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A New Mexico State University professor and a graduate student are part of an international collaboration among more than 200 researchers in sequencing the DNA of all major groups of birds. It is the first study of its kind, resulting in the release of dozens of publications in special issues of several premier scientific journals.
“Broadly speaking, the project discovered much about what genes make birds different from everything else, what genes make birds different from one another, and how and when various birds evolved from a single dinosaur ancestor,” said Peter Houde, biology professor in the College of Arts and Sciences.
Houde and Nitish Narula, an NMSU master’s student in biology who graduated in May 2014, sequenced the DNA of the South American hoatzin, a bird with clawed wings. Houde and Narula are among 104 co-authors of “Whole Genome Analyses Resolve the Early Branches to the Tree of Life of Modern Birds,” published Friday, Dec. 12 in the journal “Science.”
The avian phylogenomics project led by scientists from the Beijing Genome Institute, University of Copenhagen and Duke University enlisted specialists worldwide to use what amounts to a combined 400 years of computer time on eight supercomputers to gather extensive information on bird DNA. Houde is also a co-author on four other papers as part of this project.
A second paper Houde co-authored titled, “Comparative Genomics Reveals Insights into Avian Genome Evolution and Adaptation,” also is published in the Dec. 12 edition of “Science.”
NMSU’s involvement in the study came out of Houde’s role as principal investigator of NMSU’s core genome sequencing lab and a Manassee Award, which supported his project to sequence the hoatzin genome.
In 2004, Houde made a breakthrough when he discovered genetic evidence that roughly a third of all major groups of birds were incorrectly classified based on convergent adaptations.
“Our new genomic data and analyses show that we were right about which birds are unrelated, but we were only half right a decade ago about their correct relationships,” Houde said. “We had relatively very little data on which to base our conclusions then.”
“Textbooks and field guides on birds will have to be re-written. This will set new standards for future genomic studies of all organisms.”
Some ornithologists suspected the reason why the relationships among birds were particularly difficult to determine might be that they appeared in great diversity very suddenly after the extinction of the dinosaurs from which they arose. If the many lineages of birds arose explosively then each would not have had time to evolve distinctive characteristics to leave a bread-trail of each shared relationship before the next branched off.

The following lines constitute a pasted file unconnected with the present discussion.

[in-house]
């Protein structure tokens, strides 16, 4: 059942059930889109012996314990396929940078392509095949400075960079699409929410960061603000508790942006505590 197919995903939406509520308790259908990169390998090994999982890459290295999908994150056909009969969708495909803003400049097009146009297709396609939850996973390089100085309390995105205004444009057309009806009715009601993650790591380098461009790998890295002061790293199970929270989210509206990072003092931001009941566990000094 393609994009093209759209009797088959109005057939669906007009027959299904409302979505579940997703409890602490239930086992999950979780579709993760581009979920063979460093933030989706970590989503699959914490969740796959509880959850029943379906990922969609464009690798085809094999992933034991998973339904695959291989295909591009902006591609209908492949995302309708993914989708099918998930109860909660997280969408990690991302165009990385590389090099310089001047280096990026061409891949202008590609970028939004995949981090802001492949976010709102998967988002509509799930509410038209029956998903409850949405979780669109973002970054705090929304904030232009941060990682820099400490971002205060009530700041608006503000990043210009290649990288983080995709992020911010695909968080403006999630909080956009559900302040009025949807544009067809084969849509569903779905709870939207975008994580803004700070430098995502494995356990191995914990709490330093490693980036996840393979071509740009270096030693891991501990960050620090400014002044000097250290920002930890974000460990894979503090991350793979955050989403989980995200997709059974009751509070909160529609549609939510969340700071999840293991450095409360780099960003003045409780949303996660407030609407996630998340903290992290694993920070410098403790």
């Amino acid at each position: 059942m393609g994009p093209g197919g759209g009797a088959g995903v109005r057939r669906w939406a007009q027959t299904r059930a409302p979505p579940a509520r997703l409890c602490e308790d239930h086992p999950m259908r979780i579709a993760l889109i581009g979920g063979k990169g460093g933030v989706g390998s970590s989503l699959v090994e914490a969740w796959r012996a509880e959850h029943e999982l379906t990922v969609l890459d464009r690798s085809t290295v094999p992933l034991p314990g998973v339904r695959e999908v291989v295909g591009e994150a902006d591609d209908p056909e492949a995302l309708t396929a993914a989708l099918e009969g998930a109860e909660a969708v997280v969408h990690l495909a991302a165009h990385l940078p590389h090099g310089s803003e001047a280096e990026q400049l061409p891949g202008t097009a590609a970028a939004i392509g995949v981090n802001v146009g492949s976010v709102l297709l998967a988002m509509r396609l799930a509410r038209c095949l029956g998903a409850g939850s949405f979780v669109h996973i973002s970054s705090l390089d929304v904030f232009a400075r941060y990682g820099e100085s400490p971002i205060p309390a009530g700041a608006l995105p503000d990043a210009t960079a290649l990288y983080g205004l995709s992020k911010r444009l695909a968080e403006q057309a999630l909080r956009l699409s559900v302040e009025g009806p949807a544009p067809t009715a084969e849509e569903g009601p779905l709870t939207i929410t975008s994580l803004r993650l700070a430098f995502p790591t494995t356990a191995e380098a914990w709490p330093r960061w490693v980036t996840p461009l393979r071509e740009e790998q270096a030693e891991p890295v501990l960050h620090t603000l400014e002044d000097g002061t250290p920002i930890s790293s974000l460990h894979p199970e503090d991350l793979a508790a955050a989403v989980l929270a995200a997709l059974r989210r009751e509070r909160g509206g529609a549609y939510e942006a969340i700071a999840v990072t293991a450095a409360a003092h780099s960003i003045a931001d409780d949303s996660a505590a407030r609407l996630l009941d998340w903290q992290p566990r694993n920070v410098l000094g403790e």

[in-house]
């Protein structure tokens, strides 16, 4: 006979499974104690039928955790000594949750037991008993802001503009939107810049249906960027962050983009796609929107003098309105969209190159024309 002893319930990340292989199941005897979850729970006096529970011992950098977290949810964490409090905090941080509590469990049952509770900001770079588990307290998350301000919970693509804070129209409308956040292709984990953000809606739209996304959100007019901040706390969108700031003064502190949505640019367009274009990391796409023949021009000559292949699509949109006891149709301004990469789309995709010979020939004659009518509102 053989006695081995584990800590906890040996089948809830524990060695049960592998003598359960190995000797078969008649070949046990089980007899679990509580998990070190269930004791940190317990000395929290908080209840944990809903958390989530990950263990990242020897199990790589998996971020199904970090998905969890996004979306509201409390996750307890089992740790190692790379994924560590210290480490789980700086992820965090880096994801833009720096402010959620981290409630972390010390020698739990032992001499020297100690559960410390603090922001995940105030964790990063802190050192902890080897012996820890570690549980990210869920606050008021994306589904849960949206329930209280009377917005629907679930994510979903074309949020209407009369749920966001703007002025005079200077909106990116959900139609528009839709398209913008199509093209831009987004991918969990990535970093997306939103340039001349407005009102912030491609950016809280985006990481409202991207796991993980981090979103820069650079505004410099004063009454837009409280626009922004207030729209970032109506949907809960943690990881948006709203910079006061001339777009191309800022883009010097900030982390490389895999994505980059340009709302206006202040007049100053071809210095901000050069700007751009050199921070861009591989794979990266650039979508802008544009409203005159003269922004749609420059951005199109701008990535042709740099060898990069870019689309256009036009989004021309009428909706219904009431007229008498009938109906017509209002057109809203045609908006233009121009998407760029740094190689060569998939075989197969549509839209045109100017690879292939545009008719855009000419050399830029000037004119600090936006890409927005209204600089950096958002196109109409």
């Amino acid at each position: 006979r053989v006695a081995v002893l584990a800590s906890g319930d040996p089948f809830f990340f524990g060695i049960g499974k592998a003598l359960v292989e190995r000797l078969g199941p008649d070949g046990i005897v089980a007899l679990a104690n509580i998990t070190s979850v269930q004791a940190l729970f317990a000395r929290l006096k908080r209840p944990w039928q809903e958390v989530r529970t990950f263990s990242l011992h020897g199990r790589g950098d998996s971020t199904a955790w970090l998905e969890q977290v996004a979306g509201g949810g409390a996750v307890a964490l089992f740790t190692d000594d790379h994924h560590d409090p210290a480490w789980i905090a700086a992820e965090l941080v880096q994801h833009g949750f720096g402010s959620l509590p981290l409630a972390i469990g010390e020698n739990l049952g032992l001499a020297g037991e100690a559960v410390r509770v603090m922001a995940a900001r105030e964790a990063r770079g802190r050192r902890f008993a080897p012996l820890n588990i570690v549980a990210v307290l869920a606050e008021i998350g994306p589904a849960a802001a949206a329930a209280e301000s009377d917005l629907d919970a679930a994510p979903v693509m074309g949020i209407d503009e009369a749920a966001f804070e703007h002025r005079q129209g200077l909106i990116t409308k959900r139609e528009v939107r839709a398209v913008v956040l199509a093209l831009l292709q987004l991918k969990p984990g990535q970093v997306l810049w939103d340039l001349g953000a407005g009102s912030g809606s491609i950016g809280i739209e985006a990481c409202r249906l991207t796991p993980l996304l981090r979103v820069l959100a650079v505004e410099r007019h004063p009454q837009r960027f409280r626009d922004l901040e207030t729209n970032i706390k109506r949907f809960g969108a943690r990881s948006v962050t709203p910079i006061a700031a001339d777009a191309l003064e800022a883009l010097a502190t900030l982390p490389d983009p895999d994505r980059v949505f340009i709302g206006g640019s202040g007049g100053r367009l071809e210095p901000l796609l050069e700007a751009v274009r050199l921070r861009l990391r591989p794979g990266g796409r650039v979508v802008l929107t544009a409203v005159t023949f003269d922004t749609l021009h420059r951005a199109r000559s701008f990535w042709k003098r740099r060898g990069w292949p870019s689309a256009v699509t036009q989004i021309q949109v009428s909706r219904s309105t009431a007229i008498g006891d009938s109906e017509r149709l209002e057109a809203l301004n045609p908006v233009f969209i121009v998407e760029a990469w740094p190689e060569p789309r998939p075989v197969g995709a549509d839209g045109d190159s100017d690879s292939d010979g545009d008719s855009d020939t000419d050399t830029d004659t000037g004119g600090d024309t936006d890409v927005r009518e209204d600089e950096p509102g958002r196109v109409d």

More recently researchers hypothesized that the lineages of birds evolved very gradually over a much longer period of time, and well before the catastrophic meteor impact that wiped out the dinosaurs.
One of Houde’s main contributions to the project was integrating the genetic data with the fossil record. His research shows the lineages of birds split apart very quickly after the extinction of the dinosaurs, but the distinctive characteristics, which we now recognize in particular birds, did not appear until much later.
“Flamingos, for example, share traits with other long-legged wading birds, not because they are closely related but because they evolved the adaptations independently,” Houde said.
While the study found that ostriches are the most primitive of all living birds, the chicken genome is probably the most like that of dinosaurs.
Houde and Narula also conducted an analysis of “indels,” mutations that represent the addition or deletion of bits of DNA.
“These mutations occur with sufficient frequency to objectively track evolution across the entire genome as never before possible,” Houde said. “The physical or reproductive isolation that results in the splitting of an ancestral species into daughter lineages can be thought of as an event, but the evolutionary processes from which daughter species ultimately emerge continue long afterward.”
Houde explained it takes millions of years before genes uniformly track the branching order of species. Until then, different genes have different evolutionary histories because the genes are older than the species by varying amounts.
“We see the same phenomenon in ourselves,” Houde said. “Some human genes are most closely related to those of chimpanzees, others to gorillas, and a few are even most closely related to monkeys. We are truly genetic ‘mosaics’ of both close and distant relatives.”
Houde co-authored a third paper about this study to be published in BMC Genomics and a fourth to be published in “GigaScience.” Another paper Houde co-authored connected with this project was published earlier this year.
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